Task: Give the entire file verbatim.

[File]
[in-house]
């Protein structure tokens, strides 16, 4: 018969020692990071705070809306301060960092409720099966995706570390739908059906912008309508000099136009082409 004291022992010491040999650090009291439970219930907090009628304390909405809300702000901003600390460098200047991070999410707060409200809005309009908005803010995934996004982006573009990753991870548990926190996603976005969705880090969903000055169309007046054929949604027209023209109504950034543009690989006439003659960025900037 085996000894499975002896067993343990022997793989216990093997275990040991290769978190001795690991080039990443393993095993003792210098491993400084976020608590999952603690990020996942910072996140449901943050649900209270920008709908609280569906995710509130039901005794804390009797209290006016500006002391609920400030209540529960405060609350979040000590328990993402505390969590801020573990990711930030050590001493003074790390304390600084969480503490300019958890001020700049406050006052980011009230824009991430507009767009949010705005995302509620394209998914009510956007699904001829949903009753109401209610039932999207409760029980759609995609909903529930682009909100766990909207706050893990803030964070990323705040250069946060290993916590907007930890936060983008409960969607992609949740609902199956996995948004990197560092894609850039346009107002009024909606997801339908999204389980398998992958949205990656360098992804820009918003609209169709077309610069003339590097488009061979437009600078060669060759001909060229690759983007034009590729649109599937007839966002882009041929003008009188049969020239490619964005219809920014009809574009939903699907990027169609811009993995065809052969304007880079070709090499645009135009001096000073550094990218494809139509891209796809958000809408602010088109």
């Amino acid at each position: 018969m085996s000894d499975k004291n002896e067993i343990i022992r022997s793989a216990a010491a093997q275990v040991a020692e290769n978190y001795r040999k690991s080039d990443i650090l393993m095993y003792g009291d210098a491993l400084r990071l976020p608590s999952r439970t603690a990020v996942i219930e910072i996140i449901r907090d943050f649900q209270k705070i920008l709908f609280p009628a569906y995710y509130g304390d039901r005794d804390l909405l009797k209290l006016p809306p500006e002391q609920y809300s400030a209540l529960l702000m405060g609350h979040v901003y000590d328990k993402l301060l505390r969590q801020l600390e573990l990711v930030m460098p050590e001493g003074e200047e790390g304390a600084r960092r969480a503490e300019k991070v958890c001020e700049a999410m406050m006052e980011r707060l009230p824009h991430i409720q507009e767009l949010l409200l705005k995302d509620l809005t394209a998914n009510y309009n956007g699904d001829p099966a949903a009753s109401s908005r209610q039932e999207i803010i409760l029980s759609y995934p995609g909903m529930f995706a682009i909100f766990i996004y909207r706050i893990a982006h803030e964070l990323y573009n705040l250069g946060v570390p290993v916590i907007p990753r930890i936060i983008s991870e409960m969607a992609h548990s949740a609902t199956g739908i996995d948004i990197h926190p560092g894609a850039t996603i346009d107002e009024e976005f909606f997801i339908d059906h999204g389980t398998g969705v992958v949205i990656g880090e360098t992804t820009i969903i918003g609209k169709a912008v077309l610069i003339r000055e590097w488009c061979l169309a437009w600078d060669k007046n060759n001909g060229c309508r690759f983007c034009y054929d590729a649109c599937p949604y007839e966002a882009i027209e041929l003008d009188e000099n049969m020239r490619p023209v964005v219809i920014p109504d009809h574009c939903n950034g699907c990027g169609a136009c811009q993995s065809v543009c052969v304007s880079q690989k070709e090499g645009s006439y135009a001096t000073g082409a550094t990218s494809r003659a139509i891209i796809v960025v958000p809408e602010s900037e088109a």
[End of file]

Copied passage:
[in-house]
């Protein structure tokens, strides 16, 4: 018969020692990071705070809306301060960092409720099966995706570390739908059906912008309508000099136009082409 004291022992010491040999650090009291439970219930907090009628304390909405809300702000901003600390460098200047991070999410707060409200809005309009908005803010995934996004982006573009990753991870548990926190996603976005969705880090969903000055169309007046054929949604027209023209109504950034543009690989006439003659960025900037 085996000894499975002896067993343990022997793989216990093997275990040991290769978190001795690991080039990443393993095993003792210098491993400084976020608590999952603690990020996942910072996140449901943050649900209270920008709908609280569906995710509130039901005794804390009797209290006016500006002391609920400030209540529960405060609350979040000590328990993402505390969590801020573990990711930030050590001493003074790390304390600084969480503490300019958890001020700049406050006052980011009230824009991430507009767009949010705005995302509620394209998914009510956007699904001829949903009753109401209610039932999207409760029980759609995609909903529930682009909100766990909207706050893990803030964070990323705040250069946060290993916590907007930890936060983008409960969607992609949740609902199956996995948004990197560092894609850039346009107002009024909606997801339908999204389980398998992958949205990656360098992804820009918003609209169709077309610069003339590097488009061979437009600078060669060759001909060229690759983007034009590729649109599937007839966002882009041929003008009188049969020239490619964005219809920014009809574009939903699907990027169609811009993995065809052969304007880079070709090499645009135009001096000073550094990218494809139509891209796809958000809408602010088109």
């Amino acid at each position: 018969m085996s000894d499975k004291n002896e067993i343990i022992r022997s793989a216990a010491a093997q275990v040991a020692e290769n978190y001795r040999k690991s080039d990443i650090l393993m095993y003792g009291d210098a491993l400084r990071l976020p608590s999952r439970t603690a990020v996942i219930e910072i996140i449901r907090d943050f649900q209270k705070i920008l709908f609280p009628a569906y995710y509130g304390d039901r005794d804390l909405l009797k209290l006016p809306p500006e002391q609920y809300s400030a209540l529960l702000m405060g609350h979040v901003y000590d328990k993402l301060l505390r969590q801020l600390e573990l990711v930030m460098p050590e001493g003074e200047e790390g304390a600084r960092r969480a503490e300019k991070v958890c001020e700049a999410m406050m006052e980011r707060l009230p824009h991430i409720q507009e767009l949010l409200l705005k995302d509620l809005t394209a998914n009510y309009n956007g699904d001829p099966a949903a009753s109401s908005r209610q039932e999207i803010i409760l029980s759609y995934p995609g909903m529930f995706a682009i909100f766990i996004y909207r706050i893990a982006h803030e964070l990323y573009n705040l250069g946060v570390p290993v916590i907007p990753r930890i936060i983008s991870e409960m969607a992609h548990s949740a609902t199956g739908i996995d948004i990197h926190p560092g894609a850039t996603i346009d107002e009024e976005f909606f997801i339908d059906h999204g389980t398998g969705v992958v949205i990656g880090e360098t992804t820009i969903i918003g609209k169709a912008v077309l610069i003339r000055e590097w488009c061979l169309a437009w600078d060669k007046n060759n001909g060229c309508r690759f983007c034009y054929d590729a649109c599937p949604y007839e966002a882009i027209e041929l003008d009188e000099n049969m020239r490619p023209v964005v219809i920014p109504d009809h574009c939903n950034g699907c990027g169609a136009c811009q993995s065809v543009c052969v304007s880079q690989k070709e090499g645009s006439y135009a001096t000073g082409a550094t990218s494809r003659a139509i891209i796809v960025v958000p809408e602010s900037e088109a």